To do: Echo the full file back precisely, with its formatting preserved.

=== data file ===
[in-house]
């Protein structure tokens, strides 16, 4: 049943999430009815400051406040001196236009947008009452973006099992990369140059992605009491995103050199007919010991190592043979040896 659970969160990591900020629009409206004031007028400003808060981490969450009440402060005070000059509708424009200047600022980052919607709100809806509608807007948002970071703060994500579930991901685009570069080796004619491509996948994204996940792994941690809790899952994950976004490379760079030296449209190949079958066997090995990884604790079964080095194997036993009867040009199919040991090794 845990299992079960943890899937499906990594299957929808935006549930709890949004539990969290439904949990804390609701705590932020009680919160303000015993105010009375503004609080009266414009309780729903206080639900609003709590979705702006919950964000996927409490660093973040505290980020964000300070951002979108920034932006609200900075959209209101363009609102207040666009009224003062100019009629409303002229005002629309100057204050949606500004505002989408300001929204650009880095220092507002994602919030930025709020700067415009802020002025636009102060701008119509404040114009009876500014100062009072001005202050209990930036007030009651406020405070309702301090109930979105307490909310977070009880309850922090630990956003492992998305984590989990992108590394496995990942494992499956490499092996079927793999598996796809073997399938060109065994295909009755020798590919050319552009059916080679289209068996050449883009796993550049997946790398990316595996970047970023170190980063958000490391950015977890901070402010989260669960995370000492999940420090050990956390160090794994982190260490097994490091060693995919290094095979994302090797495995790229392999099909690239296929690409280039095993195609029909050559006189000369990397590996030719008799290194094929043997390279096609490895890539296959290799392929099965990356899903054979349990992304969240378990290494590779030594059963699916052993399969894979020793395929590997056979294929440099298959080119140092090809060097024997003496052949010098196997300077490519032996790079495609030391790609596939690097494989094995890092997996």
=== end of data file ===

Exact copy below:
[in-house]
């Protein structure tokens, strides 16, 4: 049943999430009815400051406040001196236009947008009452973006099992990369140059992605009491995103050199007919010991190592043979040896 659970969160990591900020629009409206004031007028400003808060981490969450009440402060005070000059509708424009200047600022980052919607709100809806509608807007948002970071703060994500579930991901685009570069080796004619491509996948994204996940792994941690809790899952994950976004490379760079030296449209190949079958066997090995990884604790079964080095194997036993009867040009199919040991090794 845990299992079960943890899937499906990594299957929808935006549930709890949004539990969290439904949990804390609701705590932020009680919160303000015993105010009375503004609080009266414009309780729903206080639900609003709590979705702006919950964000996927409490660093973040505290980020964000300070951002979108920034932006609200900075959209209101363009609102207040666009009224003062100019009629409303002229005002629309100057204050949606500004505002989408300001929204650009880095220092507002994602919030930025709020700067415009802020002025636009102060701008119509404040114009009876500014100062009072001005202050209990930036007030009651406020405070309702301090109930979105307490909310977070009880309850922090630990956003492992998305984590989990992108590394496995990942494992499956490499092996079927793999598996796809073997399938060109065994295909009755020798590919050319552009059916080679289209068996050449883009796993550049997946790398990316595996970047970023170190980063958000490391950015977890901070402010989260669960995370000492999940420090050990956390160090794994982190260490097994490091060693995919290094095979994302090797495995790229392999099909690239296929690409280039095993195609029909050559006189000369990397590996030719008799290194094929043997390279096609490895890539296959290799392929099965990356899903054979349990992304969240378990290494590779030594059963699916052993399969894979020793395929590997056979294929440099298959080119140092090809060097024997003496052949010098196997300077490519032996790079495609030391790609596939690097494989094995890092997996």